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RED’s vision for the project is to create an open and inviting facade. Jeff Moloznik, vice president of RED Development, emphasized that they want to create an authentic urban experience with active ground floor and retail/restaurant space.
Unlike the CityScape site, he said this block has fewer constraints and limitations, granting them the ability to utilize all four sides of the block.
Architectural renderings have not yet been finalized as RED is still in the planning stages of the development, including meeting with community leaders to solicit feedback and insight. However, Moloznik did hint that they’re paying close attention to the street-level experience and looking forward to having full creative control over the project.
“When I say high density, we’re literally building from property line to property line on this thing,” he said. “It will be completely four-sided architecture.”
Dan Klocke, executive director of the Downtown Phoenix Partnership, applauded RED Development for its focus on creating an interesting street-level experience, not only for the grocery store facade but the entire site.
Instead of being walled off, Moloznik described the exterior of the Fry’s as a glass cube. At night, the place will light up, during the day passersby will get to watch the glass elevators go up and down.
“They’re really thinking through how to make the ground floor as interesting as possible,” Klocke said, “and that’s really important to keeping the urban fabric strong and tight.”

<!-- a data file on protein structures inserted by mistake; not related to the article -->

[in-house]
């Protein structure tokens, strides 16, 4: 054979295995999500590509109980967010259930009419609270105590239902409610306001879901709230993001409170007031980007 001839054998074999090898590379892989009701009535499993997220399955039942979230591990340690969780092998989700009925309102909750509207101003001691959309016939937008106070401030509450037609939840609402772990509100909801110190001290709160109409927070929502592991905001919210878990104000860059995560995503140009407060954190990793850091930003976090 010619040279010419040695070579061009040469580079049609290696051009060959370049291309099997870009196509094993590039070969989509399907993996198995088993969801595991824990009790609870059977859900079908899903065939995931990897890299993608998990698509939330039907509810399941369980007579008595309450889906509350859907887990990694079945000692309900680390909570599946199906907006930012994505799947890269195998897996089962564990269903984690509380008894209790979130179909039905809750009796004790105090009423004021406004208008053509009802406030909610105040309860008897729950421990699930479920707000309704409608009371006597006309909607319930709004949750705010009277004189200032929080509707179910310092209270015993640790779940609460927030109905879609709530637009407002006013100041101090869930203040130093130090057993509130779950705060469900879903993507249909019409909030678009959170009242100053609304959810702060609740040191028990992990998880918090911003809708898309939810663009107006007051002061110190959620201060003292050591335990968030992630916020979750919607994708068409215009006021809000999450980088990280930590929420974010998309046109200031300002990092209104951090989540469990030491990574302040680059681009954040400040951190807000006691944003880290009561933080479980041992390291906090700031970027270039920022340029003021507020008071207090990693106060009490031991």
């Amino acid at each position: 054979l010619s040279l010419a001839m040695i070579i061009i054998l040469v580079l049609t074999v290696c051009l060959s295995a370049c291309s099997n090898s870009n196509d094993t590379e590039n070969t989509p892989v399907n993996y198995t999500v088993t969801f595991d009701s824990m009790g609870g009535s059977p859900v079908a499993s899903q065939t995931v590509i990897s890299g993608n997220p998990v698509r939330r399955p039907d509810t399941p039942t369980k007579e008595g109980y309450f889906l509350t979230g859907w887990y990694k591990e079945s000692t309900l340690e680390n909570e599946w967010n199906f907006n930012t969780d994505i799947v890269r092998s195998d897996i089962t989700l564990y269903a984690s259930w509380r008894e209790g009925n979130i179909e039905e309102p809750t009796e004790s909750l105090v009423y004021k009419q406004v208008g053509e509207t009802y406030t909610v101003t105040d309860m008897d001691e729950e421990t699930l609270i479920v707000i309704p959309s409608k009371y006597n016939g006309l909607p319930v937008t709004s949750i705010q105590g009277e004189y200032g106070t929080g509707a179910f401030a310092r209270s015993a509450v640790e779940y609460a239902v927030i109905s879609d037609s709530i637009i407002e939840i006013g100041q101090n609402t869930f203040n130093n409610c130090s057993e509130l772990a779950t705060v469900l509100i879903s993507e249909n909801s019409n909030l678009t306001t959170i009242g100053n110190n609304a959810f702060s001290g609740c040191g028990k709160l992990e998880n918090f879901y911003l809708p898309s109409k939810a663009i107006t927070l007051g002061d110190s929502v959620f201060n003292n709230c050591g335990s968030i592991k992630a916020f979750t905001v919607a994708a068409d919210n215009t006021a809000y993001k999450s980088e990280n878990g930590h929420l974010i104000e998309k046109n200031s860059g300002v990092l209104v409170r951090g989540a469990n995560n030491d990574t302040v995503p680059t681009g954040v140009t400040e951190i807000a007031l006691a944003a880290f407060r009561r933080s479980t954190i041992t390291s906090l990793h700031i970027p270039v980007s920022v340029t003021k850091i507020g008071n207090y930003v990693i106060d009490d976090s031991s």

In addition to contributing to the overall walkability of downtown — the project will fulfill a dire need for fresh food. Downtown Phoenix is labeled a food desert, or an area where residents have poor access to affordable and healthy food.
“One thing about this that people lose sight of is we have very poor grocery services in the area south and east of downtown,” said David Krietor, president and CEO of Downtown Phoenix Inc. (DPI). “Those neighborhoods are going to get a full-service grocery store that they haven’t had in who knows how many years.”
Building an Urban Grocery Store (in Phoenix) is No Easy Feat
The development seems to have become a bit of a passion project for Moloznik.
The costs and complexities of securing downtown’s first grocery have been never-ending and challenging, though not impossible to overcome.
That’s because, unlike a suburban store, the build-out is more intricate and expensive — including the steel and concrete construction, above-ground parking garage, commercial elevators, fire stairs and loading docks. Fry’s even agreed to put their back-of-house kitchen, butcher and bakery underground, which gave RED Development extra space to put more retail at the street level.